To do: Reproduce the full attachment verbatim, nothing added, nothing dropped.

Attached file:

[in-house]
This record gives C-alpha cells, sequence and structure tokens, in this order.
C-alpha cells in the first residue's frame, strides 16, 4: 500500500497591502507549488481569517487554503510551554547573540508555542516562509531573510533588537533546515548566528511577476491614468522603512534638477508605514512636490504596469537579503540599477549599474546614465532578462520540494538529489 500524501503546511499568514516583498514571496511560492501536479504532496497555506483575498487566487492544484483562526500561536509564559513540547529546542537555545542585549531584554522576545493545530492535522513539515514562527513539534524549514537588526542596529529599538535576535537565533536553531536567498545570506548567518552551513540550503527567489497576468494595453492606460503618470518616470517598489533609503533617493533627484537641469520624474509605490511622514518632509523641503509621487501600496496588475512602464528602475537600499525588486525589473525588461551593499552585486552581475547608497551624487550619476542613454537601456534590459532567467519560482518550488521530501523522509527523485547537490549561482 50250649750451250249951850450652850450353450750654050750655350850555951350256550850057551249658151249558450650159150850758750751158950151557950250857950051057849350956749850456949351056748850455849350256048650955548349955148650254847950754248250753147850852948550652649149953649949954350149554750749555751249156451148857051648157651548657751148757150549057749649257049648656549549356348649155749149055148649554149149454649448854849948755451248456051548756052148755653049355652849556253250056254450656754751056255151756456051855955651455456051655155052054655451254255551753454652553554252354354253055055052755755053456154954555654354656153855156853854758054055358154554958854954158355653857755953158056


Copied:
[in-house]
This record gives C-alpha cells, sequence and structure tokens, in this order.
C-alpha cells in the first residue's frame, strides 16, 4: 500500500497591502507549488481569517487554503510551554547573540508555542516562509531573510533588537533546515548566528511577476491614468522603512534638477508605514512636490504596469537579503540599477549599474546614465532578462520540494538529489 500524501503546511499568514516583498514571496511560492501536479504532496497555506483575498487566487492544484483562526500561536509564559513540547529546542537555545542585549531584554522576545493545530492535522513539515514562527513539534524549514537588526542596529529599538535576535537565533536553531536567498545570506548567518552551513540550503527567489497576468494595453492606460503618470518616470517598489533609503533617493533627484537641469520624474509605490511622514518632509523641503509621487501600496496588475512602464528602475537600499525588486525589473525588461551593499552585486552581475547608497551624487550619476542613454537601456534590459532567467519560482518550488521530501523522509527523485547537490549561482 50250649750451250249951850450652850450353450750654050750655350850555951350256550850057551249658151249558450650159150850758750751158950151557950250857950051057849350956749850456949351056748850455849350256048650955548349955148650254847950754248250753147850852948550652649149953649949954350149554750749555751249156451148857051648157651548657751148757150549057749649257049648656549549356348649155749149055148649554149149454649448854849948755451248456051548756052148755653049355652849556253250056254450656754751056255151756456051855955651455456051655155052054655451254255551753454652553554252354354253055055052755755053456154954555654354656153855156853854758054055358154554958854954158355653857755953158056